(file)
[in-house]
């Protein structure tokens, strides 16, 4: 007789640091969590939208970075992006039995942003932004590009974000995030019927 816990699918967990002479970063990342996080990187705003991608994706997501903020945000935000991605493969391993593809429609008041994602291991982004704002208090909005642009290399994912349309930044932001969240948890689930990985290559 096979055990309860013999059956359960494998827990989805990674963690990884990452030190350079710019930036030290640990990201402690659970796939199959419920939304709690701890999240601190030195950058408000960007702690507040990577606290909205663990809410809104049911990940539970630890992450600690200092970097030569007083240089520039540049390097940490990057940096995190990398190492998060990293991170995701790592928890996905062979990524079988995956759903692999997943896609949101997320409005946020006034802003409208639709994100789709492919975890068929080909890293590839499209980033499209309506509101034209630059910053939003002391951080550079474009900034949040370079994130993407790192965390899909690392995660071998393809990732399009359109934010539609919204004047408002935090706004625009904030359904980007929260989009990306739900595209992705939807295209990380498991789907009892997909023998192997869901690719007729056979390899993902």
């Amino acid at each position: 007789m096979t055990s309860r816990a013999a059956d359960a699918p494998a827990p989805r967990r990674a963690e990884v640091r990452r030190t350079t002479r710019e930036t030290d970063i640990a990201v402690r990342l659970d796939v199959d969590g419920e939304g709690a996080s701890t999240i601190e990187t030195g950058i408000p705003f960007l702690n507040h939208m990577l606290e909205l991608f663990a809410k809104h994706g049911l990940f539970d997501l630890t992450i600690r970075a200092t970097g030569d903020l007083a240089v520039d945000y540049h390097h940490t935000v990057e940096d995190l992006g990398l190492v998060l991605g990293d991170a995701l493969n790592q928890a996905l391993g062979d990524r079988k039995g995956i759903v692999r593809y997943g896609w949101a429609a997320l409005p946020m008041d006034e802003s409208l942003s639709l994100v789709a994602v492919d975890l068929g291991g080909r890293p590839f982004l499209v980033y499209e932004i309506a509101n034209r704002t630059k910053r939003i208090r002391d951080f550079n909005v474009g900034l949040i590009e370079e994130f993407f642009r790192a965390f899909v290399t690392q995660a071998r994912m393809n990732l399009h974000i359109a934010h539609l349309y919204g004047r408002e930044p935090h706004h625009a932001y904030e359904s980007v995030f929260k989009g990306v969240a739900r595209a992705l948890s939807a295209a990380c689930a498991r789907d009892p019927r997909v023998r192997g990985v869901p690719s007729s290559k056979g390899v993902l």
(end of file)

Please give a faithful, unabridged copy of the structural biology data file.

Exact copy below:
[in-house]
């Protein structure tokens, strides 16, 4: 007789640091969590939208970075992006039995942003932004590009974000995030019927 816990699918967990002479970063990342996080990187705003991608994706997501903020945000935000991605493969391993593809429609008041994602291991982004704002208090909005642009290399994912349309930044932001969240948890689930990985290559 096979055990309860013999059956359960494998827990989805990674963690990884990452030190350079710019930036030290640990990201402690659970796939199959419920939304709690701890999240601190030195950058408000960007702690507040990577606290909205663990809410809104049911990940539970630890992450600690200092970097030569007083240089520039540049390097940490990057940096995190990398190492998060990293991170995701790592928890996905062979990524079988995956759903692999997943896609949101997320409005946020006034802003409208639709994100789709492919975890068929080909890293590839499209980033499209309506509101034209630059910053939003002391951080550079474009900034949040370079994130993407790192965390899909690392995660071998393809990732399009359109934010539609919204004047408002935090706004625009904030359904980007929260989009990306739900595209992705939807295209990380498991789907009892997909023998192997869901690719007729056979390899993902």
């Amino acid at each position: 007789m096979t055990s309860r816990a013999a059956d359960a699918p494998a827990p989805r967990r990674a963690e990884v640091r990452r030190t350079t002479r710019e930036t030290d970063i640990a990201v402690r990342l659970d796939v199959d969590g419920e939304g709690a996080s701890t999240i601190e990187t030195g950058i408000p705003f960007l702690n507040h939208m990577l606290e909205l991608f663990a809410k809104h994706g049911l990940f539970d997501l630890t992450i600690r970075a200092t970097g030569d903020l007083a240089v520039d945000y540049h390097h940490t935000v990057e940096d995190l992006g990398l190492v998060l991605g990293d991170a995701l493969n790592q928890a996905l391993g062979d990524r079988k039995g995956i759903v692999r593809y997943g896609w949101a429609a997320l409005p946020m008041d006034e802003s409208l942003s639709l994100v789709a994602v492919d975890l068929g291991g080909r890293p590839f982004l499209v980033y499209e932004i309506a509101n034209r704002t630059k910053r939003i208090r002391d951080f550079n909005v474009g900034l949040i590009e370079e994130f993407f642009r790192a965390f899909v290399t690392q995660a071998r994912m393809n990732l399009h974000i359109a934010h539609l349309y919204g004047r408002e930044p935090h706004h625009a932001y904030e359904s980007v995030f929260k989009g990306v969240a739900r595209a992705l948890s939807a295209a990380c689930a498991r789907d009892p019927r997909v023998r192997g990985v869901p690719s007729s290559k056979g390899v993902l």